I assume these roots won't be too bad to separate with this soil, hopefully anyway.
Thanks for the input.
 

petegreg

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You're welcome. One more thing that's just came to my mind. My Azalea sent out the roots when AL-ed from all impossible places - trunk, branches... that were covered by kanuma. I potted it knowing I will be be able to devide it into two trees on next repotting. Good night.
 

Eric Group

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As Pete said- azaleas grow roots pretty fast when layering in my experience... Much faster and more reliable than cuttings IMO.

The only way to know if it has roots and if you can separate is to check it! Take a look in there and see if there are roots.

They don't need to be that long, but if it took well you Should have a mass of small white roots above the section of bark you removed. Mine typically come on in a thick clump right around the trunk. When removed and put in a pot they grow fast and hold strong in the pot very quickly... Faster than Maples or Juniper... Which can be a little weak in how they hold up for the first couple months sometimes longer! Spider webs is a good description, but depending on the size of your container you probably won't see them circling the outside of it like long thick roots from the layers on other species. Just take the pot off, let the soil not attached to roots fall away and you should see the roots that have formed. If there is a decent ball of roots, go ahead and separate it!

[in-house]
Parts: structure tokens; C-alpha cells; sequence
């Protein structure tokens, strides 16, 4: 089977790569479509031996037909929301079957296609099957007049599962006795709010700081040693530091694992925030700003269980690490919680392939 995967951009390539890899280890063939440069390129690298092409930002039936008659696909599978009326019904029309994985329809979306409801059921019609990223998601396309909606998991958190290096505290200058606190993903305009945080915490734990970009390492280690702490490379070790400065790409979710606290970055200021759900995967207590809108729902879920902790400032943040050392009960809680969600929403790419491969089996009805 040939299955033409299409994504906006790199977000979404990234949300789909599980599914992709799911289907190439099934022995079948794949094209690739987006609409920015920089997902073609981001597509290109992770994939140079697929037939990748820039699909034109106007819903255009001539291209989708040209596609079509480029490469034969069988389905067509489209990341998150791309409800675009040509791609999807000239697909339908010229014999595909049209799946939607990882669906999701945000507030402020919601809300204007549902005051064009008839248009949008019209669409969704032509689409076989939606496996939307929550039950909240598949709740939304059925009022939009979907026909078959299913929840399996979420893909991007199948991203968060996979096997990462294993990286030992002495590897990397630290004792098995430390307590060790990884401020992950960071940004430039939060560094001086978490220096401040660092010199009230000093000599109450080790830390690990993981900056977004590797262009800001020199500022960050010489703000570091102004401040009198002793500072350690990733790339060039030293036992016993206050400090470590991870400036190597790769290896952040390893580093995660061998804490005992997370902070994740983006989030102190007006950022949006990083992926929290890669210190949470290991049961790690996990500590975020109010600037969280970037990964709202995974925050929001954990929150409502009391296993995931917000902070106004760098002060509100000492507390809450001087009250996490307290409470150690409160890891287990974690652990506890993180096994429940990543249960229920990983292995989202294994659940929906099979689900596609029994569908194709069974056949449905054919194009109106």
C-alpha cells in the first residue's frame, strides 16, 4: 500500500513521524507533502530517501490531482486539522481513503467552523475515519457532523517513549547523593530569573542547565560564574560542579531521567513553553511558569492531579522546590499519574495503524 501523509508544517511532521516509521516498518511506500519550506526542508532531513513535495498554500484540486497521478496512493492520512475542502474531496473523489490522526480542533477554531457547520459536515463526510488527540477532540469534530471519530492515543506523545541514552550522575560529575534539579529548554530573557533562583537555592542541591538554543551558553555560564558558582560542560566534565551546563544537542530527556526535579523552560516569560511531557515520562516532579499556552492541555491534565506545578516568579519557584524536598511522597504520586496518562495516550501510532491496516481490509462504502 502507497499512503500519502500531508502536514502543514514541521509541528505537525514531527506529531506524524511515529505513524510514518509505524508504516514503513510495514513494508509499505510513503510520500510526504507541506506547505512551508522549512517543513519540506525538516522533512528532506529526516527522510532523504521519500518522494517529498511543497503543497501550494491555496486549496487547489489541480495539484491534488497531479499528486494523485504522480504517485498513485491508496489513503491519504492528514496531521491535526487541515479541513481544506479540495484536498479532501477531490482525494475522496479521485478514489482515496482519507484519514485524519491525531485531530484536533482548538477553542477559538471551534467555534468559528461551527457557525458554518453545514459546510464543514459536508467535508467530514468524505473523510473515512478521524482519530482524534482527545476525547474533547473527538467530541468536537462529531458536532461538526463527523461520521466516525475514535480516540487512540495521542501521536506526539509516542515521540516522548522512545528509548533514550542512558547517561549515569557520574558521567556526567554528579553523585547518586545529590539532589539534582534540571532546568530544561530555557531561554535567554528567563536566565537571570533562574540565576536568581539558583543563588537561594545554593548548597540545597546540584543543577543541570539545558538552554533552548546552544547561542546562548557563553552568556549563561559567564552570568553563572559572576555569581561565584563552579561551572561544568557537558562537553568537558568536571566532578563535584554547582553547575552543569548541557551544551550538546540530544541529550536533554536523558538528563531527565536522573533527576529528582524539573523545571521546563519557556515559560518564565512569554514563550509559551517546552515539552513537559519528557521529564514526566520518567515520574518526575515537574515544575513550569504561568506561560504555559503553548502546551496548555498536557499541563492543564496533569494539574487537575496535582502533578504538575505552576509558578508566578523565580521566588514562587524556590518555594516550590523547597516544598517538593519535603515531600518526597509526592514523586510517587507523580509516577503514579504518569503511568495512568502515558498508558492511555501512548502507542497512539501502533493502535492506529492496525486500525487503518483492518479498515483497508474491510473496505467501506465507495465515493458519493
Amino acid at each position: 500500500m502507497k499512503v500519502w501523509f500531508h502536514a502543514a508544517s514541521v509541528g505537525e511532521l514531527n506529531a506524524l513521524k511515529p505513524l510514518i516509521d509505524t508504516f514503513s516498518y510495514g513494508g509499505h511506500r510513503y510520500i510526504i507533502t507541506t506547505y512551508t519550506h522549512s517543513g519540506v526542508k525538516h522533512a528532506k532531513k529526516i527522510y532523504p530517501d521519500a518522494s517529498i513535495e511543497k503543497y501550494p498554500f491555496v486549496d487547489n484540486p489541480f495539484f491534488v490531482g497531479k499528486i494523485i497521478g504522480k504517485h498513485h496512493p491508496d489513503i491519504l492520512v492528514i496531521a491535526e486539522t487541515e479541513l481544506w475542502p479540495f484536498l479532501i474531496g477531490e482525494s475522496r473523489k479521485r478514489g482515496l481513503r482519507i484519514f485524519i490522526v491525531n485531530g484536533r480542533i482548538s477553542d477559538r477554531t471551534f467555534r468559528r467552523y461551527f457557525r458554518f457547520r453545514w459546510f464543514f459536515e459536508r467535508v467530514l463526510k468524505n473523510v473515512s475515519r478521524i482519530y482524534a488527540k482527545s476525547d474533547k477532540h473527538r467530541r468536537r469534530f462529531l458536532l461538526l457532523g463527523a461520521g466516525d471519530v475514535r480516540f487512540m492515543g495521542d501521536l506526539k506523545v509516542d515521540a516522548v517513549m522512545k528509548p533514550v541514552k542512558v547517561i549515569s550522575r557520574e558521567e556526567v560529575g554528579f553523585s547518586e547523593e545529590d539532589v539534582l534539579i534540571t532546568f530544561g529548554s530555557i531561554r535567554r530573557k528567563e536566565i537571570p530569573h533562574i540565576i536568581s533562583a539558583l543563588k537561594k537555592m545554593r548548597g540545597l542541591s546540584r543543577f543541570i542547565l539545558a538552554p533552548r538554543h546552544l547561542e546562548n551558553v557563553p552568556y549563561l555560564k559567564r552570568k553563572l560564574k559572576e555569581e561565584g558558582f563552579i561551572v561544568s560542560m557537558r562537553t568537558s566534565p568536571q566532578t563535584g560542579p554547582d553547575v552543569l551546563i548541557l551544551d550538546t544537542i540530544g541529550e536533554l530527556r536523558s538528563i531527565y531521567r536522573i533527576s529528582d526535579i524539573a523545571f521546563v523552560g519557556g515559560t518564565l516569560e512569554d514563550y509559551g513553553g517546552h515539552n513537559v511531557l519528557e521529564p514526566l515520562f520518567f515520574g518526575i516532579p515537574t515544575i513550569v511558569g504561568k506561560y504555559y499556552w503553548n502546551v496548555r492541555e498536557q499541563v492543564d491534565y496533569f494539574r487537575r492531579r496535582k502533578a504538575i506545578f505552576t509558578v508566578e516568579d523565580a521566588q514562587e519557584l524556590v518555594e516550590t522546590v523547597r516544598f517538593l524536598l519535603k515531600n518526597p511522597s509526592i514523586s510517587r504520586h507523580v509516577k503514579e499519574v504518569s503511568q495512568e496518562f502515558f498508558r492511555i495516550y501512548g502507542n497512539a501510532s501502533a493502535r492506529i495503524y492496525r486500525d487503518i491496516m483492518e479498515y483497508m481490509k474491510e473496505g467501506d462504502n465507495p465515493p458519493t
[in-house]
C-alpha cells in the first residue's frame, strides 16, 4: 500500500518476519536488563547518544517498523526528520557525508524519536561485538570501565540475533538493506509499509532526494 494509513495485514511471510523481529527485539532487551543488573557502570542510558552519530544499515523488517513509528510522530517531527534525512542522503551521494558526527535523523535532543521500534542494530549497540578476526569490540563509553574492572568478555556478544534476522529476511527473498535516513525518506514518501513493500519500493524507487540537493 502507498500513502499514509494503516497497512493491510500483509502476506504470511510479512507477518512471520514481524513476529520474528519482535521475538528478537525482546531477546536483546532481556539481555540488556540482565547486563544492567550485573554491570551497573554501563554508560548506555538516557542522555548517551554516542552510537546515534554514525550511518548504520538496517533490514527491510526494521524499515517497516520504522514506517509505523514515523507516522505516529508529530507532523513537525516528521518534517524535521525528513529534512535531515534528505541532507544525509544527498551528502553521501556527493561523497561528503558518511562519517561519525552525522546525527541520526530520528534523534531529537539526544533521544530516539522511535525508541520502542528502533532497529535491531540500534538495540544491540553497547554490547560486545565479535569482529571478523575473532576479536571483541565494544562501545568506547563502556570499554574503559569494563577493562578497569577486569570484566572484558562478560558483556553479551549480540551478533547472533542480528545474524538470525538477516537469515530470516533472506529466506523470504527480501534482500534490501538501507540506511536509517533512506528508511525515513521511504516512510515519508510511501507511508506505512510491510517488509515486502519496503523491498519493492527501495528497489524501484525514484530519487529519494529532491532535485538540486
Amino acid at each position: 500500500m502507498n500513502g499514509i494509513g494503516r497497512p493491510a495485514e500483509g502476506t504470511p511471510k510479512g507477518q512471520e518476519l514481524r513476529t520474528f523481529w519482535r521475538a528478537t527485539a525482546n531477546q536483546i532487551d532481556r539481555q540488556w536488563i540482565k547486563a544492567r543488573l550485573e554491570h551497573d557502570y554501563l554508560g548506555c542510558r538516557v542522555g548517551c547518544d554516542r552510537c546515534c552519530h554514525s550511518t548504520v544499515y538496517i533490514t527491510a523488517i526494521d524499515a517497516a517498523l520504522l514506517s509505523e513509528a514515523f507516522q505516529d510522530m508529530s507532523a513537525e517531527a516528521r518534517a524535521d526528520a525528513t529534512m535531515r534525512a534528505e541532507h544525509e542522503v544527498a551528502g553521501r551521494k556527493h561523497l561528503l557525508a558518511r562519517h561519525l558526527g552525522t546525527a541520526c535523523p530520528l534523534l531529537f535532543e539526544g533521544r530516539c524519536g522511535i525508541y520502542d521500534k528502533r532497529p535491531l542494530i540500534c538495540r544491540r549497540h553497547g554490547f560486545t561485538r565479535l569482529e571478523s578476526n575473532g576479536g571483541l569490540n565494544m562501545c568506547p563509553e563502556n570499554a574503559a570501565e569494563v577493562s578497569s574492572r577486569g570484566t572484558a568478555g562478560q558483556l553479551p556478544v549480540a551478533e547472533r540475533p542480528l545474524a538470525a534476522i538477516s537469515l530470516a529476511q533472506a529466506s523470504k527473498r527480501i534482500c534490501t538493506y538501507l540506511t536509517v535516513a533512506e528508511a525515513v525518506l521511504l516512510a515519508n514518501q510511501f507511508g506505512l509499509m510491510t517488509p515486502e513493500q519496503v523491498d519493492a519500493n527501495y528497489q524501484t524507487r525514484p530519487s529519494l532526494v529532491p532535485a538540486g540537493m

Probably do want to protect from hard freezes this winter!
 

just.wing.it

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As Pete said- azaleas grow roots pretty fast when layering in my experience... Much faster and more reliable than cuttings IMO.

The only way to know if it has roots and if you can separate is to check it! Take a look in there and see if there are roots.

They don't need to be that long, but if it took well you Should have a mass of small white roots above the section of bark you removed. Mine typically come on in a thick clump right around the trunk. When removed and put in a pot they grow fast and hold strong in the pot very quickly... Faster than Maples or Juniper... Which can be a little weak in how they hold up for the first couple months sometimes longer! Spider webs is a good description, but depending on the size of your container you probably won't see them circling the outside of it like long thick roots from the layers on other species. Just take the pot off, let the soil not attached to roots fall away and you should see the roots that have formed. If there is a decent ball of roots, go ahead and separate it!
Probably do want to protect from hard freezes this winter!
OK, thanks.
I was looking at it yesterday, and I almost went ahead and did that...
Maybe after work today, I will take a close look.
I feel that, with the amount of new growth on the branch, it has to be ready...